When I talk about being an ICF accredited Performance Coach with others, I typically get the same reaction as I did when I first started as a Car Salesman which you may be able to relate to. This underwhelming & skeptical look comes over their face. Quite frankly, I don’t blame them. It’s the same feeling I had about salespeople before becoming one. This feeling changed however once I understood what it took to be successful in sales. In my experience, it wasn’t about being able to sell ice to an eskimo – which is what I thought being great as sales was – it was more about how I showed up and was able to serve others.
With Coaching, it’s kind of like a car salesman or even a financial advisor, where it seems as though there is no standard to label yourself as one and anyone can do it. This creates an understandably negative perception on the majority of the industry. But, like salespeople or financial advisors, there are great ones out there who hold themselves to a higher standard. This is my goal with Performance Coaching and the reason why I became professionally certified – to rise above the negative noise and become the Performance Coach for automotive professionals. It’s important to note that I’m not looking for the most clients, but rather the right clients.
Here are the top 6 unexpected benefits 1 year after becoming an ICF Performance Coach:
1. It’s developed my leadership skills which in turn has made me a better parent
2. More personal accountability which has led to improved productivity
3. Less reactive to situations which has led to better decision making and control over my emotions
4. A collection of invaluable evergreen resources that I use and share with my family & team
5. Increased motivation and energy levels through improved clarity and purpose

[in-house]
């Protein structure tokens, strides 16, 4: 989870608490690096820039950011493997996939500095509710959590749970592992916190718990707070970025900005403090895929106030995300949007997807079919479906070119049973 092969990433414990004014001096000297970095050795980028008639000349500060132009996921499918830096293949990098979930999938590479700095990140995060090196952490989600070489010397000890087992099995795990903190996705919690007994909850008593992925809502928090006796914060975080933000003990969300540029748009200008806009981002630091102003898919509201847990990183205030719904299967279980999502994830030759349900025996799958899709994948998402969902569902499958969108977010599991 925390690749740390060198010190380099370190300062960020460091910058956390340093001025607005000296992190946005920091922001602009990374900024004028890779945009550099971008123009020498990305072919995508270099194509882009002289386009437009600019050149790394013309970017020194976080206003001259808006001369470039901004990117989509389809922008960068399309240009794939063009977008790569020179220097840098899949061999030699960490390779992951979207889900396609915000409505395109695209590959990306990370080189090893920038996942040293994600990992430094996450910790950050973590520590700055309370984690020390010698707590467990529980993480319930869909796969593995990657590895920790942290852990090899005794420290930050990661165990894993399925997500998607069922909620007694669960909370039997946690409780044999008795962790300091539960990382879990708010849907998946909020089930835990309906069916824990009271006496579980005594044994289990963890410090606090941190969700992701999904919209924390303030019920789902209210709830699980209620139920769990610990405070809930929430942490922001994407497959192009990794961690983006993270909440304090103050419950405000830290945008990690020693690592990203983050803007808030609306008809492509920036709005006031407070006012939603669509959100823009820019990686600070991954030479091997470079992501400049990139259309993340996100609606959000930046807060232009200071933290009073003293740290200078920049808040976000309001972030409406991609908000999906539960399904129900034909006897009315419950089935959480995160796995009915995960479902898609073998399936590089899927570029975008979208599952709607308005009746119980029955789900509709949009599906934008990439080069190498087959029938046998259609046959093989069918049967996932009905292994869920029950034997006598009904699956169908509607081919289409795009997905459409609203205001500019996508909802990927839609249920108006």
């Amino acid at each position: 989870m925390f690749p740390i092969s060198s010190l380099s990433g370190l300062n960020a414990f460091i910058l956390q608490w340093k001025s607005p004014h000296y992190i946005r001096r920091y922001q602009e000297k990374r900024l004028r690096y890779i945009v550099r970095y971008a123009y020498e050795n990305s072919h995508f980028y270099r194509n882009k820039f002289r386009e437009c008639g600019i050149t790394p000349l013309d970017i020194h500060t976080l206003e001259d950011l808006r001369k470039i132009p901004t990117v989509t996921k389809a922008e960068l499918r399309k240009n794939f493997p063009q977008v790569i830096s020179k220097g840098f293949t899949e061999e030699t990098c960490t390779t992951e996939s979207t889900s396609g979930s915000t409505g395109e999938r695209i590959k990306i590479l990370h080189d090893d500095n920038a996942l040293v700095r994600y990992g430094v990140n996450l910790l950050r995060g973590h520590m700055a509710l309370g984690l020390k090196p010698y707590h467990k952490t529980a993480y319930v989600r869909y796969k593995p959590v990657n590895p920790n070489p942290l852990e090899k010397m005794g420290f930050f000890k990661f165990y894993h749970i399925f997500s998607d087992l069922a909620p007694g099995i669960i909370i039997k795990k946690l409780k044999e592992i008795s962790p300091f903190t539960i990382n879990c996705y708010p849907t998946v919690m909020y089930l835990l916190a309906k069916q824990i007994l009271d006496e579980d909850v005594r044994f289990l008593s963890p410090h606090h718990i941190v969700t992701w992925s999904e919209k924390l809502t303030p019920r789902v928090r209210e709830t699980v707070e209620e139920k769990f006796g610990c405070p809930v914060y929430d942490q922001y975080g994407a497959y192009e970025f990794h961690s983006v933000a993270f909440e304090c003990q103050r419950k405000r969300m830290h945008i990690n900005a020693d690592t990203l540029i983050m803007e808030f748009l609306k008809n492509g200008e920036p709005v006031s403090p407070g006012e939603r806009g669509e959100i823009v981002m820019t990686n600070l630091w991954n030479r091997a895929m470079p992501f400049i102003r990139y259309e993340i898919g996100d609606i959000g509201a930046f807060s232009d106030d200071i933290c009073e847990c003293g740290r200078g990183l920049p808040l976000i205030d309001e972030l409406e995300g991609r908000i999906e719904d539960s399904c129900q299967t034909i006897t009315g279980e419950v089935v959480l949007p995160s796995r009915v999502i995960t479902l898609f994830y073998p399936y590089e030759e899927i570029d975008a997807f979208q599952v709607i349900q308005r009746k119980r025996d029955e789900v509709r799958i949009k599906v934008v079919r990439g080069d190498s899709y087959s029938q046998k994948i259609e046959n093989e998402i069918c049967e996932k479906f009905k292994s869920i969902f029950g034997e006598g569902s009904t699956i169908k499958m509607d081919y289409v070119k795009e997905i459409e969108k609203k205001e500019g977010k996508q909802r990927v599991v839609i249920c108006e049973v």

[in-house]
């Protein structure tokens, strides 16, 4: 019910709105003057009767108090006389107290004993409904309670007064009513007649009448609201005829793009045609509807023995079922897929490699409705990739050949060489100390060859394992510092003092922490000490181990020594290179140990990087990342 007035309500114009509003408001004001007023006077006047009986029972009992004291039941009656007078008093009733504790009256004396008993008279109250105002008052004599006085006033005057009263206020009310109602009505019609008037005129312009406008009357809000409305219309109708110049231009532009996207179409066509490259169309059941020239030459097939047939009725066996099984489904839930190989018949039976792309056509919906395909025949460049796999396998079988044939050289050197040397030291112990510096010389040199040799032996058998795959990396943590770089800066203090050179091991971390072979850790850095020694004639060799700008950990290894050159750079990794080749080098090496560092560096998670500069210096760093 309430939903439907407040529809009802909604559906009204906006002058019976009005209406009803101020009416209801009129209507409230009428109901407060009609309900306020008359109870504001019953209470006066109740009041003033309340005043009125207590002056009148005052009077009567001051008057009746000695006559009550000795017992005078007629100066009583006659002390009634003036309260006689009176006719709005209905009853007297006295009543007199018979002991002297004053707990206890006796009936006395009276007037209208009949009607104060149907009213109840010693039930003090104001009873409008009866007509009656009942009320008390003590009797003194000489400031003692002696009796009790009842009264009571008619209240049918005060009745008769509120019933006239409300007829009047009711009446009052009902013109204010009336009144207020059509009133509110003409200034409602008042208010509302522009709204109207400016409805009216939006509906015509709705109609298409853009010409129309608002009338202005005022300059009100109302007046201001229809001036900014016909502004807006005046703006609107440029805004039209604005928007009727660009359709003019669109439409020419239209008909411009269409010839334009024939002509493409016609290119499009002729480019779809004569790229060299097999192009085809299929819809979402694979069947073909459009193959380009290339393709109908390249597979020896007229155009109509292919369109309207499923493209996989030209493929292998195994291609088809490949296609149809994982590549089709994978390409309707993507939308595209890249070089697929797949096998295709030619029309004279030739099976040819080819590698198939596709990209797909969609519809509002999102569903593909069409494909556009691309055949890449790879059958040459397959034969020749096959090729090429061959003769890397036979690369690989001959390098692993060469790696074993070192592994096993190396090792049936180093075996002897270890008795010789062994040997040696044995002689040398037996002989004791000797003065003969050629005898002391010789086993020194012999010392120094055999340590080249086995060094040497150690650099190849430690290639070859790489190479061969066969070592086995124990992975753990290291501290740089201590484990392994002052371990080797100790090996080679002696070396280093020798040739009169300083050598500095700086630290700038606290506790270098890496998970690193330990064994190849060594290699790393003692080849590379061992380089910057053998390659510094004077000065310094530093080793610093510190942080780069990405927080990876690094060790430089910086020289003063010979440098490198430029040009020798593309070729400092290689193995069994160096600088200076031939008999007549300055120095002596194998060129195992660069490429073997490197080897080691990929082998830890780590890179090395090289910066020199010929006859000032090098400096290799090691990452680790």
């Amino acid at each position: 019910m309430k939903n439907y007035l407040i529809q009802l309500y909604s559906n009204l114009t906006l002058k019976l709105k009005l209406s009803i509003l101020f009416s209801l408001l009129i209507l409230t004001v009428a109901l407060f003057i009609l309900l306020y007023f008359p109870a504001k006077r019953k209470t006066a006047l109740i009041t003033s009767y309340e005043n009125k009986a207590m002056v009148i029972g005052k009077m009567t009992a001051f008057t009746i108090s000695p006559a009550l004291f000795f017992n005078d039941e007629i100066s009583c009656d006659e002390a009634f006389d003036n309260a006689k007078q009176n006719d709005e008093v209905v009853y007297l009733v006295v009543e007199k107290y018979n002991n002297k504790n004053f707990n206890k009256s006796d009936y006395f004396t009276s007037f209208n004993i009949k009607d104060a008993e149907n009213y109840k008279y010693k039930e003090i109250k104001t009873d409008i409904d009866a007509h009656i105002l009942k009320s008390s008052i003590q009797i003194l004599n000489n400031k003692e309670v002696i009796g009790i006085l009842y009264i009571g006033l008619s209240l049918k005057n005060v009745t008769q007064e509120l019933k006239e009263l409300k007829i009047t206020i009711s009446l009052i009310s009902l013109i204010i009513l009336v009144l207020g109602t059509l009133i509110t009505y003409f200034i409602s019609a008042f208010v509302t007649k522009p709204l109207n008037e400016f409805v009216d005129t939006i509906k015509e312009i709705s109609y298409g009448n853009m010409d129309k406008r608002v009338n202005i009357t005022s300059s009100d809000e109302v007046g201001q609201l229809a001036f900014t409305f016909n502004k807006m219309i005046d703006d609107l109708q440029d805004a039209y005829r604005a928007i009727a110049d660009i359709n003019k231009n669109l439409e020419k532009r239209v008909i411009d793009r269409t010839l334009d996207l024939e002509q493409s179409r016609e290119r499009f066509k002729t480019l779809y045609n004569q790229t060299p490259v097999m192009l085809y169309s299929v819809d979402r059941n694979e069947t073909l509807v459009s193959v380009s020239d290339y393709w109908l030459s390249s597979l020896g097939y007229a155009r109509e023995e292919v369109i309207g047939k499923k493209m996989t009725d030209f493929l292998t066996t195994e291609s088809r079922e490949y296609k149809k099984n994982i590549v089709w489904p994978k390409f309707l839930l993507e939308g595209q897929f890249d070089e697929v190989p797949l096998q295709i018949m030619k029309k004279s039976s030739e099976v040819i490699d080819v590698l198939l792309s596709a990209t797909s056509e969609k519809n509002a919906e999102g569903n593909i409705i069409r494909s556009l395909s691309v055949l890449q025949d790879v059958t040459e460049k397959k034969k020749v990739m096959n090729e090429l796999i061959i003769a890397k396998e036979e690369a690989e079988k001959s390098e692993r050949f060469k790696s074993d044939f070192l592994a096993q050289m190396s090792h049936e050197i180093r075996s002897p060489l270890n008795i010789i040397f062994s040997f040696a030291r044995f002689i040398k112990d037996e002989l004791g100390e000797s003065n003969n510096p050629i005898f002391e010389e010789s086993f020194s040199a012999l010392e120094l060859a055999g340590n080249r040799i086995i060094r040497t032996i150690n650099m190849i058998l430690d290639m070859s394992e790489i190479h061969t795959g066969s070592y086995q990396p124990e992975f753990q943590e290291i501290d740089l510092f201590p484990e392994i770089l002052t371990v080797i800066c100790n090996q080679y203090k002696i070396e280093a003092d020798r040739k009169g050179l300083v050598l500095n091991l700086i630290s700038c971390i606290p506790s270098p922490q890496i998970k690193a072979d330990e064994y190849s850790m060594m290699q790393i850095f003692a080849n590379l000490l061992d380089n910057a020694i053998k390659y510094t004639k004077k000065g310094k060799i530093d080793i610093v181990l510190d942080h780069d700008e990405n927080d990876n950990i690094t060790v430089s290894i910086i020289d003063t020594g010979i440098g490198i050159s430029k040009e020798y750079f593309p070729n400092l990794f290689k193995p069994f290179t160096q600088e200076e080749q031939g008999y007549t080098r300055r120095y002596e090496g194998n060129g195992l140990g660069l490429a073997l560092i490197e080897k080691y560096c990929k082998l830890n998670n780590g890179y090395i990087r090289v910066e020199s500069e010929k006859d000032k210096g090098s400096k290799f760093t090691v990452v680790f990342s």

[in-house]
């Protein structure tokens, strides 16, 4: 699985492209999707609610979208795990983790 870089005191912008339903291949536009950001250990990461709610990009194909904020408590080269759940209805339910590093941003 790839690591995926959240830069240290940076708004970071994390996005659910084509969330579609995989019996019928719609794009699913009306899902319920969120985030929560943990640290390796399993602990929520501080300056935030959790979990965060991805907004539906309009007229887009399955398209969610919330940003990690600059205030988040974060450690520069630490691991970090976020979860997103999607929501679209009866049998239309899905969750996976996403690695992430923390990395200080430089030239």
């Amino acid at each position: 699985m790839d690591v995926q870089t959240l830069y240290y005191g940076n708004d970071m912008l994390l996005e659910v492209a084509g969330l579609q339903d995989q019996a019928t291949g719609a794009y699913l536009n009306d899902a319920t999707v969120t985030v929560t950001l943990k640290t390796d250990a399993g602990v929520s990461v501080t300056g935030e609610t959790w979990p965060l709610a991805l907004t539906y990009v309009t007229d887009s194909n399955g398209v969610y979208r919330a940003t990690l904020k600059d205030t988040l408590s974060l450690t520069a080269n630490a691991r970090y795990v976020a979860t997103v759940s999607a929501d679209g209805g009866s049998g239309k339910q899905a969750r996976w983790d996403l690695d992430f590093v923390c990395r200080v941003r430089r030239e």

6. A massive reduction in stress which has led to improved performance both personally and professionally
Jeff Bezos says the true secret to business success is to focus on the things that won’t change, not the things that will. In the automotive industry there will always be new sales strategies from sales “experts”, the buying experience will continue to evolve, the way we market will change, and so on.
What won’t change?
The importance of leadership, consistently showing up with a positive and growth mindset, culture, teamwork, and overall personal performance which is directly correlated to professional performance.
Being able to effectively communicate, coach, and lead current and future generations won’t ever change and will undoubtedly pay dividends in the long-term. In order to effectively lead others however, we must first know how to effectively lead ourselves. We tend to only see the next 30 days in the automotive industry rather than look at the long game. We must start looking at long-term investments in ourselves if we want to realize our potential and improve the perception on our profession.
When we focus our efforts on what won’t change, we can work with confidence knowing that our time and financial investment will pay dividends in the years to come regardless of where our industry goes and how much it changes.
The added benefit to focusing on what won’t change is what it will do in your personal life as well.
You got this!